“It saddens me that we are to this point,” said Kratzer, who is also active in fishing guide leadership circles. “I am excited, though, that with the tightening of regulations in 2017 it appears that the North Coast rivers are responding to those. It looks like with two years with closed waters in the south OP and this third again, that there is some positive movement in those runs also. The North Coast streams have have been holding their own and have actually increased in number on a few streams. I am hoping that they see these moves in restoring our runs and hold off on any listing.”
A 1996 status review of Olympic Peninsula steelhead found the stock was “not in danger of extinction or likely to become endangered in the foreseeable future,” though NMFS “was concerned about the overall health of the [evolutionary significant unit] and specific populations.”
Fast forward to today’s prefiling, NMFS now states that with data from the petition and in its own files, even if somewhat lacking, on winter- and summer-run abundance, “a reasonable person would conclude that the information presented in the petition indicates that many OP steelhead populations likely have declined.”
NMFS also states it found that “past and future harvest may be posing threats to the continued existence of OP steelhead” and “that hatcheries and climate change may be posing threats to the continued existence of OP steelhead.”
In late 2015, the Washington Fish and Wildlife Commission ended retention of wild steelhead on state-managed rivers there, a rule change that took effect with the 2016-17 season and effectively ended the sport harvest of natural-origin steelies in state waters. In early 2010, the commission reduced the wild steelhead retention period on eight West End rivers by two and a half months, starting with the 2010-11 season. Prior to that, harvest had been limited to one wild fish a year.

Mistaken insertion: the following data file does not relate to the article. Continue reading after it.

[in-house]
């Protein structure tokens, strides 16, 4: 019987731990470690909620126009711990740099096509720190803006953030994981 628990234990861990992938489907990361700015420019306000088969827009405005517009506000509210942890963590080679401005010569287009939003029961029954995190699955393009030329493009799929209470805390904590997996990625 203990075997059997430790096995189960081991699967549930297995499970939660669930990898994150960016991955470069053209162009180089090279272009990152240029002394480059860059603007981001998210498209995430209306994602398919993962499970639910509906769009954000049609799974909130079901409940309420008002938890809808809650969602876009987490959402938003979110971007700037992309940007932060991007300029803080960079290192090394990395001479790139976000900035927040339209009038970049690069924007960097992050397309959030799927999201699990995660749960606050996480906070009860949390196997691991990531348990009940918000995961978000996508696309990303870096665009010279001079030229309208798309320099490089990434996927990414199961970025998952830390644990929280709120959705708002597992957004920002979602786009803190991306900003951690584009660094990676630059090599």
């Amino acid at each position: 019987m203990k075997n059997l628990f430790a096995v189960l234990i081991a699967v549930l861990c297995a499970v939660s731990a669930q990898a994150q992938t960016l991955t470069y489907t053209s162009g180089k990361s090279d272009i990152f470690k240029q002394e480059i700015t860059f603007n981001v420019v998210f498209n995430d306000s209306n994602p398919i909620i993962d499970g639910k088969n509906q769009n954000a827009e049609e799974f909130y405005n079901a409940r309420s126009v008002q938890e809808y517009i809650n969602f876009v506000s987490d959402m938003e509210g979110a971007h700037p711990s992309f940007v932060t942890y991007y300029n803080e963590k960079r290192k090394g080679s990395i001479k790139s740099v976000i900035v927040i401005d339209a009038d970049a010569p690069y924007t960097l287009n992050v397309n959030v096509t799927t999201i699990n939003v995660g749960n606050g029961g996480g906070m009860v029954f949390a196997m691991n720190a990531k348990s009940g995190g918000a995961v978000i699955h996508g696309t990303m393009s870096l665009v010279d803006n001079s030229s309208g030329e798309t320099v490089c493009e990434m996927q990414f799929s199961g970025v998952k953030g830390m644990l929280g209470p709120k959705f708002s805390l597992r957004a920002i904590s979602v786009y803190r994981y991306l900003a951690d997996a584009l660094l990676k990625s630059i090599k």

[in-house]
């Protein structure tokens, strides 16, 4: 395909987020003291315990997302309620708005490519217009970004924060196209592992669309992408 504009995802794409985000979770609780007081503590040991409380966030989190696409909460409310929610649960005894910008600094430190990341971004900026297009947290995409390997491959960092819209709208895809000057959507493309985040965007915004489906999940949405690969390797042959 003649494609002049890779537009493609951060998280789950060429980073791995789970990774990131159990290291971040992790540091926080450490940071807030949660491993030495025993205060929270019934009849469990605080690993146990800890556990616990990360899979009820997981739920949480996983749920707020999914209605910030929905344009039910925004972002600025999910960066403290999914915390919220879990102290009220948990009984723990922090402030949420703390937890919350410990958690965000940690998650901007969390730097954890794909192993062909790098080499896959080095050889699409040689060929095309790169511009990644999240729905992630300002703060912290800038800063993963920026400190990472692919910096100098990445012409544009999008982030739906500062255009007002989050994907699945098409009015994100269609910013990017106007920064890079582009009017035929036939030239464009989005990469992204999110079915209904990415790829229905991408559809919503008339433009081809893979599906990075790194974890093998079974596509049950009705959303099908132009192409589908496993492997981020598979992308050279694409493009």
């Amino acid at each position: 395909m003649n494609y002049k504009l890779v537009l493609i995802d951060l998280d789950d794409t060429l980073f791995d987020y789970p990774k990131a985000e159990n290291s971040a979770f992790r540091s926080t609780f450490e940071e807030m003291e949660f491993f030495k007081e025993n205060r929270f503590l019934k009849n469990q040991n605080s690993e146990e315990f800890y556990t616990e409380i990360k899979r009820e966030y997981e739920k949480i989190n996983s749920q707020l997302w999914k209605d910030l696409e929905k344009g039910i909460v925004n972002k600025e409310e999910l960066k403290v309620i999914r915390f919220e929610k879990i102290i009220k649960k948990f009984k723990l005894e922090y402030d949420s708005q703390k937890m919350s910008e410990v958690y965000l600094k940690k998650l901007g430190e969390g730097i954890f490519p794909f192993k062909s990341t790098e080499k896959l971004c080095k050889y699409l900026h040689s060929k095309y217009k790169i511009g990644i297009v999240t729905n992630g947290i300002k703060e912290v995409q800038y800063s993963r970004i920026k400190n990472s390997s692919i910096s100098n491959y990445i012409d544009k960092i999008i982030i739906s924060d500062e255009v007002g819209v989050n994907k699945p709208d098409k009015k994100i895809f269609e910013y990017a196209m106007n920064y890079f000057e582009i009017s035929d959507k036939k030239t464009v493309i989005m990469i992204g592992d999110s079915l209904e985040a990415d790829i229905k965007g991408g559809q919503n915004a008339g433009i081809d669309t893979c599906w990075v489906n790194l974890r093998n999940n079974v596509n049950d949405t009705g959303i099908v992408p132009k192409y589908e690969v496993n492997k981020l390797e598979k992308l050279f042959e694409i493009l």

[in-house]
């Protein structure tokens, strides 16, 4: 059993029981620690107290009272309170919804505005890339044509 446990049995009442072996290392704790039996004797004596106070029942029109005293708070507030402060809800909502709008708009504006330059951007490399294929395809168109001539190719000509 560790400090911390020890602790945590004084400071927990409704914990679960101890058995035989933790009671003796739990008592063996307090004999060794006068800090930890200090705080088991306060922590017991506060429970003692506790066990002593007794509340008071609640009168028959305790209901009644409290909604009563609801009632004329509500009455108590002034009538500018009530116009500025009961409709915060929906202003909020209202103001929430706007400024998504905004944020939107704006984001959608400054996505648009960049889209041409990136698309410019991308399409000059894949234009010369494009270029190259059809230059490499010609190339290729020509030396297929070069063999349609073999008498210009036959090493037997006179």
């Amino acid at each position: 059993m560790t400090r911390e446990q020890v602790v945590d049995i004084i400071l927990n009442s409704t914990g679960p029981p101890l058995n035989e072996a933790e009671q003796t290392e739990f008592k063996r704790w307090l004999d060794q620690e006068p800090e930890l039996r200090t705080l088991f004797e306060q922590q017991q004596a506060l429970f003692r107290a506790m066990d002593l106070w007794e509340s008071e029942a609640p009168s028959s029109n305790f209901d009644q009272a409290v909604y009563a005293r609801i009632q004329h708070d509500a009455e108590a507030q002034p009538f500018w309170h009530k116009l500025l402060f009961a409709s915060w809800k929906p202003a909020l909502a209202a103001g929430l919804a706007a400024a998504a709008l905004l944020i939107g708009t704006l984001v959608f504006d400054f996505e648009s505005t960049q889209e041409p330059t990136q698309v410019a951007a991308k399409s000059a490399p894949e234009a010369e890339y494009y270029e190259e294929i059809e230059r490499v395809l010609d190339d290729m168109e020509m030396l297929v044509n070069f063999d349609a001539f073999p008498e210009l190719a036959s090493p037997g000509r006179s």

Tribal harvest continues, albeit at lower levels in areas on recent years, given reduced runs; catch data from this season is incomplete.
WFC’s and TCA’s OlyPen petition last August kicked off a 90-day review, give or take, and tomorrow, February 10, what’s known as a “positive” finding on it will be officially published on the Federal Register. Essentially, that determines that a listing may be warranted and opens a 60-day public comment period, and status and peer reviews.
It was one of 10 petitions that had piled up on NMFS’s collective desk last summer and is the second positive finding affecting Northwest salmonid stocks from them in less than a month. On January 12, the feds announced an ESA listing may be warranted for Oregon Coast and far Northern California Chinook. The petition to list those fish was also filed in August, by Native Fish Society, Center for Biological Diversity and Umpqua Watersheds.
As it stands, Washington’s ESA-listed steelhead include those in the Columbia-Snake system from the Cowlitz upstream, and in Puget Sound. After 2007’s listing in the latter region, it took a monumental effort by anglers, guides, WDFW, the Fish and Wildlife Commission and local tribes to reopen the Skagit and Sauk for fishing in late winter via a shorter-term resource management plan approved by NMFS. WDFW and others are still awaiting word whether their new 10-year RMP has been accepted by the federal overseers.
If OlyPen steelhead are eventually federally listed, it would leave Grays Harbor, Willapa Bay and Lower Columbia tribs such as the Grays and Elochoman Rivers and Abernethy and Germany Creeks, among others, as the only waters the state fish is not under ESA protections. Chehalis steelhead are struggling, and fishing has been completely closed for a second straight winter, which likely will lead to another huge surplus of hatchery steelhead in the Wynoochee and Skookumchuck Rivers, among others, that will be put into lakes again – a very sore point with anglers but a fishery that was the subject of a WDFW blog on Wednesday.
A WDFW request for $5.9 million mostly for steelhead fishery monitoring and management up and down the coast is in budgetary limbo and wasn’t included in the Governor’s budget, but state lawmakers could still fold it into their proposals.
“We submitted a framework and funding request to the legislature that would inform the development of comprehensive steelhead management plans for coastal steelhead populations. We’re hopeful this important work is funded this session,” WDFW also stated this morning.